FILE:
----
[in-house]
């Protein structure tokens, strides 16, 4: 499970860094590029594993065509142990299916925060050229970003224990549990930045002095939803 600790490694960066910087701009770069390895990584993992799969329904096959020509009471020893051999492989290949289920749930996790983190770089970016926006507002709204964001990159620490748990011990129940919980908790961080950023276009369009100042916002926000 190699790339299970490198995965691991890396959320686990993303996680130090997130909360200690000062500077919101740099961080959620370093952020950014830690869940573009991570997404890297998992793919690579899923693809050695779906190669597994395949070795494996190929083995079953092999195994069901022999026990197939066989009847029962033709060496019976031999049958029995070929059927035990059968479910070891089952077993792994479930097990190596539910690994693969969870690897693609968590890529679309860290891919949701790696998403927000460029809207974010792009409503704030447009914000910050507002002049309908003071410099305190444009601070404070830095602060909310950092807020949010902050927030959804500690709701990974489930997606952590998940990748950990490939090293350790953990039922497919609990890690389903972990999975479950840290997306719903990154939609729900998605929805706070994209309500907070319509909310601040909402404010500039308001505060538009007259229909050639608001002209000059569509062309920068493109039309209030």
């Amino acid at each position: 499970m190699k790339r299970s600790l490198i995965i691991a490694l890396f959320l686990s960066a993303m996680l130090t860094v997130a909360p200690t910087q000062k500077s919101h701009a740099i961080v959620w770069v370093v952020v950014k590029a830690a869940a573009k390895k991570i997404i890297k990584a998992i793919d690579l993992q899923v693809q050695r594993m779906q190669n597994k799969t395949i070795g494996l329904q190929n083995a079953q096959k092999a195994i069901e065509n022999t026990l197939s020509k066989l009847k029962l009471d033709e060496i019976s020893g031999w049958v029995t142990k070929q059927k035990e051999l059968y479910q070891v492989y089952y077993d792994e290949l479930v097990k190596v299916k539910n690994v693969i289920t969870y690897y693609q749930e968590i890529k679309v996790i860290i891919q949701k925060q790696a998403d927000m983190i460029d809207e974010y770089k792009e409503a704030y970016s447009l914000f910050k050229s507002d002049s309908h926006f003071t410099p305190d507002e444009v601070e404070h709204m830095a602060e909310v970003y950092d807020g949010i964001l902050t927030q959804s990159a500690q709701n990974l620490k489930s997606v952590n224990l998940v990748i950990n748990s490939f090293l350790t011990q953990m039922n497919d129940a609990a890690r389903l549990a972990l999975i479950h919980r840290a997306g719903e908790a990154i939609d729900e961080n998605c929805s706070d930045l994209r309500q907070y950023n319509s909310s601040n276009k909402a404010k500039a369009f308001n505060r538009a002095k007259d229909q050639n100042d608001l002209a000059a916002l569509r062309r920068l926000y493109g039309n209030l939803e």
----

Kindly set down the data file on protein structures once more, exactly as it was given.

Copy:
[in-house]
């Protein structure tokens, strides 16, 4: 499970860094590029594993065509142990299916925060050229970003224990549990930045002095939803 600790490694960066910087701009770069390895990584993992799969329904096959020509009471020893051999492989290949289920749930996790983190770089970016926006507002709204964001990159620490748990011990129940919980908790961080950023276009369009100042916002926000 190699790339299970490198995965691991890396959320686990993303996680130090997130909360200690000062500077919101740099961080959620370093952020950014830690869940573009991570997404890297998992793919690579899923693809050695779906190669597994395949070795494996190929083995079953092999195994069901022999026990197939066989009847029962033709060496019976031999049958029995070929059927035990059968479910070891089952077993792994479930097990190596539910690994693969969870690897693609968590890529679309860290891919949701790696998403927000460029809207974010792009409503704030447009914000910050507002002049309908003071410099305190444009601070404070830095602060909310950092807020949010902050927030959804500690709701990974489930997606952590998940990748950990490939090293350790953990039922497919609990890690389903972990999975479950840290997306719903990154939609729900998605929805706070994209309500907070319509909310601040909402404010500039308001505060538009007259229909050639608001002209000059569509062309920068493109039309209030």
């Amino acid at each position: 499970m190699k790339r299970s600790l490198i995965i691991a490694l890396f959320l686990s960066a993303m996680l130090t860094v997130a909360p200690t910087q000062k500077s919101h701009a740099i961080v959620w770069v370093v952020v950014k590029a830690a869940a573009k390895k991570i997404i890297k990584a998992i793919d690579l993992q899923v693809q050695r594993m779906q190669n597994k799969t395949i070795g494996l329904q190929n083995a079953q096959k092999a195994i069901e065509n022999t026990l197939s020509k066989l009847k029962l009471d033709e060496i019976s020893g031999w049958v029995t142990k070929q059927k035990e051999l059968y479910q070891v492989y089952y077993d792994e290949l479930v097990k190596v299916k539910n690994v693969i289920t969870y690897y693609q749930e968590i890529k679309v996790i860290i891919q949701k925060q790696a998403d927000m983190i460029d809207e974010y770089k792009e409503a704030y970016s447009l914000f910050k050229s507002d002049s309908h926006f003071t410099p305190d507002e444009v601070e404070h709204m830095a602060e909310v970003y950092d807020g949010i964001l902050t927030q959804s990159a500690q709701n990974l620490k489930s997606v952590n224990l998940v990748i950990n748990s490939f090293l350790t011990q953990m039922n497919d129940a609990a890690r389903l549990a972990l999975i479950h919980r840290a997306g719903e908790a990154i939609d729900e961080n998605c929805s706070d930045l994209r309500q907070y950023n319509s909310s601040n276009k909402a404010k500039a369009f308001n505060r538009a002095k007259d229909q050639n100042d608001l002209a000059a916002l569509r062309r920068l926000y493109g039309n209030l939803e």